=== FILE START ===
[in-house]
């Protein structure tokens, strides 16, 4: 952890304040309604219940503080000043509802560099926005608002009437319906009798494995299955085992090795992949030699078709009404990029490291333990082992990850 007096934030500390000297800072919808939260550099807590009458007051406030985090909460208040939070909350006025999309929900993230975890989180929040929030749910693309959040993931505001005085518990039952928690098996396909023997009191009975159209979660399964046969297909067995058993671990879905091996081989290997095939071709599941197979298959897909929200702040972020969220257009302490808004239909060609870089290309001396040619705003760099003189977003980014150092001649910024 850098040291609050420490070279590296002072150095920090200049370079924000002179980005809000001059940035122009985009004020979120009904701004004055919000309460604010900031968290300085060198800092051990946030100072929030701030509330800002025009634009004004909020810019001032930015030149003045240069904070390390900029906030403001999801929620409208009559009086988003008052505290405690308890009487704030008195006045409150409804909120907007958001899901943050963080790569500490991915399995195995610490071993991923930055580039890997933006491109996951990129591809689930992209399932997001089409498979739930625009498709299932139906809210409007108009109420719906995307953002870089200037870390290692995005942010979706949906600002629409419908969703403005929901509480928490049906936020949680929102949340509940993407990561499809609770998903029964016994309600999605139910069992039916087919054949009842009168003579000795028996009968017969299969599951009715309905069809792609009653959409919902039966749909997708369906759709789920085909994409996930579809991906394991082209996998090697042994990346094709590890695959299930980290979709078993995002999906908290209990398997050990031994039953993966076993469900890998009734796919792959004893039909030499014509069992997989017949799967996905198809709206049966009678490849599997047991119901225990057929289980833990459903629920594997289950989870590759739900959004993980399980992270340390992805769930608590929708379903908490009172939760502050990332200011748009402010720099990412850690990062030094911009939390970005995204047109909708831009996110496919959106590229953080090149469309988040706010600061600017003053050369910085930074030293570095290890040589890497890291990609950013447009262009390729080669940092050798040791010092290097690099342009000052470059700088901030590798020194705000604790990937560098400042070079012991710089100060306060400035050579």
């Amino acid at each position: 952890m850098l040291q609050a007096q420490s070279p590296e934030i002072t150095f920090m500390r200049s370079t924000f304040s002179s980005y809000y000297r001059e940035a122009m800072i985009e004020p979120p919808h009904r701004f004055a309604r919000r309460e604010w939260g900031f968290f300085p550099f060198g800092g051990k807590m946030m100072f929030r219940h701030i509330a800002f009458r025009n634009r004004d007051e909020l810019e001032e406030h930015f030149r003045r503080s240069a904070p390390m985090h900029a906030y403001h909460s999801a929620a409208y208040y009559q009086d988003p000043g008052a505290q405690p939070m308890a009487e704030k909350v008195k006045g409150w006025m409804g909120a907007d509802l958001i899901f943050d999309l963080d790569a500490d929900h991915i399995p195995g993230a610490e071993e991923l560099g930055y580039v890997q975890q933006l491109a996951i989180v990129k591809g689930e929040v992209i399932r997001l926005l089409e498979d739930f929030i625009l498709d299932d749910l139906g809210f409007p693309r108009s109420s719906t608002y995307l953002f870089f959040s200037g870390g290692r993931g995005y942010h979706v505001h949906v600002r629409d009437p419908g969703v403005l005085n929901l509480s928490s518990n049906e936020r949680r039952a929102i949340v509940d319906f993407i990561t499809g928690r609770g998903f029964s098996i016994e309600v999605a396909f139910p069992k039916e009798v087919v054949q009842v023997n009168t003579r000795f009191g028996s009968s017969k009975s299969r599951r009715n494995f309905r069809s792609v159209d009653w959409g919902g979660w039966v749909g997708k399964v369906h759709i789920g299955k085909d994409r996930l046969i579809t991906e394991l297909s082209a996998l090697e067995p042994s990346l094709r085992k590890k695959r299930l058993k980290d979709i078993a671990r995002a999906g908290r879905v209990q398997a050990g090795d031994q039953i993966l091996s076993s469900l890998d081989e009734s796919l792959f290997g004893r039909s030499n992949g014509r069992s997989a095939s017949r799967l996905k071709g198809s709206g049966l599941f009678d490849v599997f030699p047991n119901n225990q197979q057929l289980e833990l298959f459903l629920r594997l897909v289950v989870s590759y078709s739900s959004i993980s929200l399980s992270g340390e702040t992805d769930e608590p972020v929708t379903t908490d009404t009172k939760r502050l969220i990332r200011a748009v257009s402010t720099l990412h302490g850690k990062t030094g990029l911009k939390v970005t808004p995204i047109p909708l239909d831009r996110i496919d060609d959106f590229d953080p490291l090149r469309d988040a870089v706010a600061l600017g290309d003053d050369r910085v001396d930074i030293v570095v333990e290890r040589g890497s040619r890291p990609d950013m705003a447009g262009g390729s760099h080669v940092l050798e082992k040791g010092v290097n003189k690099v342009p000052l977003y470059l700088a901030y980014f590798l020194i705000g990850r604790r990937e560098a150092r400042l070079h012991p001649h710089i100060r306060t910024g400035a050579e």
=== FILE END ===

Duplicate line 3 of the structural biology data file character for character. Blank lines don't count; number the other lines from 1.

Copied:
């Amino acid at each position: 952890m850098l040291q609050a007096q420490s070279p590296e934030i002072t150095f920090m500390r200049s370079t924000f304040s002179s980005y809000y000297r001059e940035a122009m800072i985009e004020p979120p919808h009904r701004f004055a309604r919000r309460e604010w939260g900031f968290f300085p550099f060198g800092g051990k807590m946030m100072f929030r219940h701030i509330a800002f009458r025009n634009r004004d007051e909020l810019e001032e406030h930015f030149r003045r503080s240069a904070p390390m985090h900029a906030y403001h909460s999801a929620a409208y208040y009559q009086d988003p000043g008052a505290q405690p939070m308890a009487e704030k909350v008195k006045g409150w006025m409804g909120a907007d509802l958001i899901f943050d999309l963080d790569a500490d929900h991915i399995p195995g993230a610490e071993e991923l560099g930055y580039v890997q975890q933006l491109a996951i989180v990129k591809g689930e929040v992209i399932r997001l926005l089409e498979d739930f929030i625009l498709d299932d749910l139906g809210f409007p693309r108009s109420s719906t608002y995307l953002f870089f959040s200037g870390g290692r993931g995005y942010h979706v505001h949906v600002r629409d009437p419908g969703v403005l005085n929901l509480s928490s518990n049906e936020r949680r039952a929102i949340v509940d319906f993407i990561t499809g928690r609770g998903f029964s098996i016994e309600v999605a396909f139910p069992k039916e009798v087919v054949q009842v023997n009168t003579r000795f009191g028996s009968s017969k009975s299969r599951r009715n494995f309905r069809s792609v159209d009653w959409g919902g979660w039966v749909g997708k399964v369906h759709i789920g299955k085909d994409r996930l046969i579809t991906e394991l297909s082209a996998l090697e067995p042994s990346l094709r085992k590890k695959r299930l058993k980290d979709i078993a671990r995002a999906g908290r879905v209990q398997a050990g090795d031994q039953i993966l091996s076993s469900l890998d081989e009734s796919l792959f290997g004893r039909s030499n992949g014509r069992s997989a095939s017949r799967l996905k071709g198809s709206g049966l599941f009678d490849v599997f030699p047991n119901n225990q197979q057929l289980e833990l298959f459903l629920r594997l897909v289950v989870s590759y078709s739900s959004i993980s929200l399980s992270g340390e702040t992805d769930e608590p972020v929708t379903t908490d009404t009172k939760r502050l969220i990332r200011a748009v257009s402010t720099l990412h302490g850690k990062t030094g990029l911009k939390v970005t808004p995204i047109p909708l239909d831009r996110i496919d060609d959106f590229d953080p490291l090149r469309d988040a870089v706010a600061l600017g290309d003053d050369r910085v001396d930074i030293v570095v333990e290890r040589g890497s040619r890291p990609d950013m705003a447009g262009g390729s760099h080669v940092l050798e082992k040791g010092v290097n003189k690099v342009p000052l977003y470059l700088a901030y980014f590798l020194i705000g990850r604790r990937e560098a150092r400042l070079h012991p001649h710089i100060r306060t910024g400035a050579e």